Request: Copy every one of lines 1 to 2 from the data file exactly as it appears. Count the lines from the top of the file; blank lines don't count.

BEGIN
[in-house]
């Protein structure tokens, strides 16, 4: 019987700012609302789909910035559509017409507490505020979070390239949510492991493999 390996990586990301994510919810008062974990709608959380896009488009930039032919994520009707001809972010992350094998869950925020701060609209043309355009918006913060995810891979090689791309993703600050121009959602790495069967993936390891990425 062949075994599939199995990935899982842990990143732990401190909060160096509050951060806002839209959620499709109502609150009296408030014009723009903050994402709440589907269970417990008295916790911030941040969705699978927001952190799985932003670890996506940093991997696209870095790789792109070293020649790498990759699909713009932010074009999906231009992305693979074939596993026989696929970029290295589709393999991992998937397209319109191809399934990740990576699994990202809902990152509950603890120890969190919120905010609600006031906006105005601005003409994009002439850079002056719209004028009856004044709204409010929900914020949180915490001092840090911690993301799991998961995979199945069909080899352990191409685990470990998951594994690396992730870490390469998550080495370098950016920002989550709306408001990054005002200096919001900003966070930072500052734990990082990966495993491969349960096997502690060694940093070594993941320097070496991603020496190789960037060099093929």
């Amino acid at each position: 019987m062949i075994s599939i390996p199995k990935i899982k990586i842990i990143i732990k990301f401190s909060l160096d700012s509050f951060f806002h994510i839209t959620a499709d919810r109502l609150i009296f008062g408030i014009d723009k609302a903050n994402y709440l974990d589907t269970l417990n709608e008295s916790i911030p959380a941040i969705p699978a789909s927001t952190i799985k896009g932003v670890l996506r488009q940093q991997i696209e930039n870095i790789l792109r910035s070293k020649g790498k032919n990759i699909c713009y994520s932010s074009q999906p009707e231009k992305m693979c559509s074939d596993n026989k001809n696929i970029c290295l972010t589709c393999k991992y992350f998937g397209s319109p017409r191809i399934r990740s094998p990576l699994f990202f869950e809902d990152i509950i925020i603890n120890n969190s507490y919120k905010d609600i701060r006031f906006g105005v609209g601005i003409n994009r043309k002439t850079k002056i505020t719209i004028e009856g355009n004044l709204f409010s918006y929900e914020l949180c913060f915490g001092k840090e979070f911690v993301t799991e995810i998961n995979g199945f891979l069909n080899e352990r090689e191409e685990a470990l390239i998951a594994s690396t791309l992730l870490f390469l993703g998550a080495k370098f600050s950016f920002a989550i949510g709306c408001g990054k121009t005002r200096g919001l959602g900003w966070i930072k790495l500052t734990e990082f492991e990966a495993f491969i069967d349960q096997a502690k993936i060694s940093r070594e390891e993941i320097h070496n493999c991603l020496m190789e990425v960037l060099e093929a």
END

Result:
[in-house]
């Protein structure tokens, strides 16, 4: 019987700012609302789909910035559509017409507490505020979070390239949510492991493999 390996990586990301994510919810008062974990709608959380896009488009930039032919994520009707001809972010992350094998869950925020701060609209043309355009918006913060995810891979090689791309993703600050121009959602790495069967993936390891990425 062949075994599939199995990935899982842990990143732990401190909060160096509050951060806002839209959620499709109502609150009296408030014009723009903050994402709440589907269970417990008295916790911030941040969705699978927001952190799985932003670890996506940093991997696209870095790789792109070293020649790498990759699909713009932010074009999906231009992305693979074939596993026989696929970029290295589709393999991992998937397209319109191809399934990740990576699994990202809902990152509950603890120890969190919120905010609600006031906006105005601005003409994009002439850079002056719209004028009856004044709204409010929900914020949180915490001092840090911690993301799991998961995979199945069909080899352990191409685990470990998951594994690396992730870490390469998550080495370098950016920002989550709306408001990054005002200096919001900003966070930072500052734990990082990966495993491969349960096997502690060694940093070594993941320097070496991603020496190789960037060099093929």